Some of these breeding programmes have strange aims - there are attempts to produce double lilies now, but to me the beauty is in the shape of its flowers.

Work is being done to breed lilies that have no pollen - it's true it's a nuisance if you get pollen on your clothes and it can be a killer for cats, but the way in which pollen-laden anthers protrude is part of the lily's personality and its grace. Just don't touch them and keep them out of the way of cats.

Why try to produce stumpy lilies, often with upturned flowers, for the small garden? Most lilies are grown in pots and since lilies tend to be vertical, why shouldn't we grow taller, elegant varieties that respect and cherish what a lily is? To me, it is always a mistake to assume small gardens must have dwarf plants.

Some of the lilies available are truly breathtaking. To wander around the stands of lily specialists at the big flower shows is a rapturous experience.

Lilies can make a splash from June through to October. My favourites are oriental hybrids, once or twice removed from the graceful species of Japan and China. Most have overpowering perfume and graceful, long trumpet flowers.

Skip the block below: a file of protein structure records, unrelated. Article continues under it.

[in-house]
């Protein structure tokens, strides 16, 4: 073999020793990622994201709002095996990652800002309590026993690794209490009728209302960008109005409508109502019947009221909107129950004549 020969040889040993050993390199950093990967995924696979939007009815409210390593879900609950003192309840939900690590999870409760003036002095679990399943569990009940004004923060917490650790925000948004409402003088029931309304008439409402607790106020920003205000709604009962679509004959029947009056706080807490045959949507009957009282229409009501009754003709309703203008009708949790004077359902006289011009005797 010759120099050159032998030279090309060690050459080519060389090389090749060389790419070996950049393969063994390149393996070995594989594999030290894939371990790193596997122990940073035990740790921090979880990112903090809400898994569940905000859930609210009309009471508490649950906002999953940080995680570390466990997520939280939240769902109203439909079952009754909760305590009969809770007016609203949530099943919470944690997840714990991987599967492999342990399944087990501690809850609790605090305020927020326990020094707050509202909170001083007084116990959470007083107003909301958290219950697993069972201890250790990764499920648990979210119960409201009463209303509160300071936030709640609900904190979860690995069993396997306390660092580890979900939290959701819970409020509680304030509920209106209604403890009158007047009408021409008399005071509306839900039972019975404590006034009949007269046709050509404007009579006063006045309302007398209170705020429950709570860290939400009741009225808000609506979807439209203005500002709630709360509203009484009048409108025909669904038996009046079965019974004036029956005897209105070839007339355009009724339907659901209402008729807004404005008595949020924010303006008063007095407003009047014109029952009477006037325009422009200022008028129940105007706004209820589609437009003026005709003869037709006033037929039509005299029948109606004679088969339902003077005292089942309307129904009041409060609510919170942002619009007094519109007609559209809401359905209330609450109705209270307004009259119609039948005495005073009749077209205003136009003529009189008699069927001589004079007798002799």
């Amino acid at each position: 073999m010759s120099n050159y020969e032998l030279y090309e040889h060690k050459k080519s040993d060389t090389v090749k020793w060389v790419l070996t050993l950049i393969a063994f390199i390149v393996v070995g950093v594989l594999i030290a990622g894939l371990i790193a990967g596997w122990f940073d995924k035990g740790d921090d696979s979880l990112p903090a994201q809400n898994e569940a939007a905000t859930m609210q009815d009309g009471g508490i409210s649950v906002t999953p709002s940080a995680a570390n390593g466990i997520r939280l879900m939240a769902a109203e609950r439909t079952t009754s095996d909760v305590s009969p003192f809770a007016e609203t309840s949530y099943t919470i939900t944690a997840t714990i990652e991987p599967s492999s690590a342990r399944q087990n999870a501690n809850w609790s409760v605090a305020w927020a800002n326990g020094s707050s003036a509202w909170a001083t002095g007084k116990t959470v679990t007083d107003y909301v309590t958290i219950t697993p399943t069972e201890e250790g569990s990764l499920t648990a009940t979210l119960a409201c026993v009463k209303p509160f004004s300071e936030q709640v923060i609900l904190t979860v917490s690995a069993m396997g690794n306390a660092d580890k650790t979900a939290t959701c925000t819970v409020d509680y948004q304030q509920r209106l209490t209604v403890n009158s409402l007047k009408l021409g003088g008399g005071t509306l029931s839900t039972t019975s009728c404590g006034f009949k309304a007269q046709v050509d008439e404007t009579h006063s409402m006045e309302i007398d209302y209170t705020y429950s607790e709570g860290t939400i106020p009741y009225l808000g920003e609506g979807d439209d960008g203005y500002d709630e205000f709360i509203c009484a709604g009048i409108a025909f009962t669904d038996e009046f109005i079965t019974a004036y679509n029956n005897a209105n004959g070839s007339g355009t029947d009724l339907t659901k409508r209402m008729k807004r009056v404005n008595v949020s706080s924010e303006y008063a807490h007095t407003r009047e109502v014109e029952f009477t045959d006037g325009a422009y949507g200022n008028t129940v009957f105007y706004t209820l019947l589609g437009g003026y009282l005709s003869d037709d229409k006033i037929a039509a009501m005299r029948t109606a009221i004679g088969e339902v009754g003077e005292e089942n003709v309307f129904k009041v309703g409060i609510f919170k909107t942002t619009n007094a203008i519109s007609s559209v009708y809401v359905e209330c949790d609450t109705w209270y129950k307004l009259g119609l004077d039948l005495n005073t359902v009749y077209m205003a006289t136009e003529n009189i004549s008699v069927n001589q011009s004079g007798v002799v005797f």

Some gardeners like the stocky stems and upturned flowers of certain modern hybrids but they cannot compare with the elegance of taller Asiatic lilies or with the simplicity of Lilium regale - perhaps the best all-rounder, with tall, strong stems and large white trumpets, heavenly scented especially in the evening.

Lilium regale is one of the most reliable and accommodating of all. It puts on a good performance even in my heavy clay, although I love to grow it in big terracotta pots. They are half-filled with loam-based compost and as the lilies put down roots and begin to shoot, I add more compost.

Pots full of lilies add a splash of fresh colour to July and August borders. If you plant in good-looking pots they can stand directly in the borders to mask the demise of early performer, oriental poppies perhaps or aquilegias. Or grow them in big plastic pots and drop into a decorative outer pot when they are ready to take up their final positions.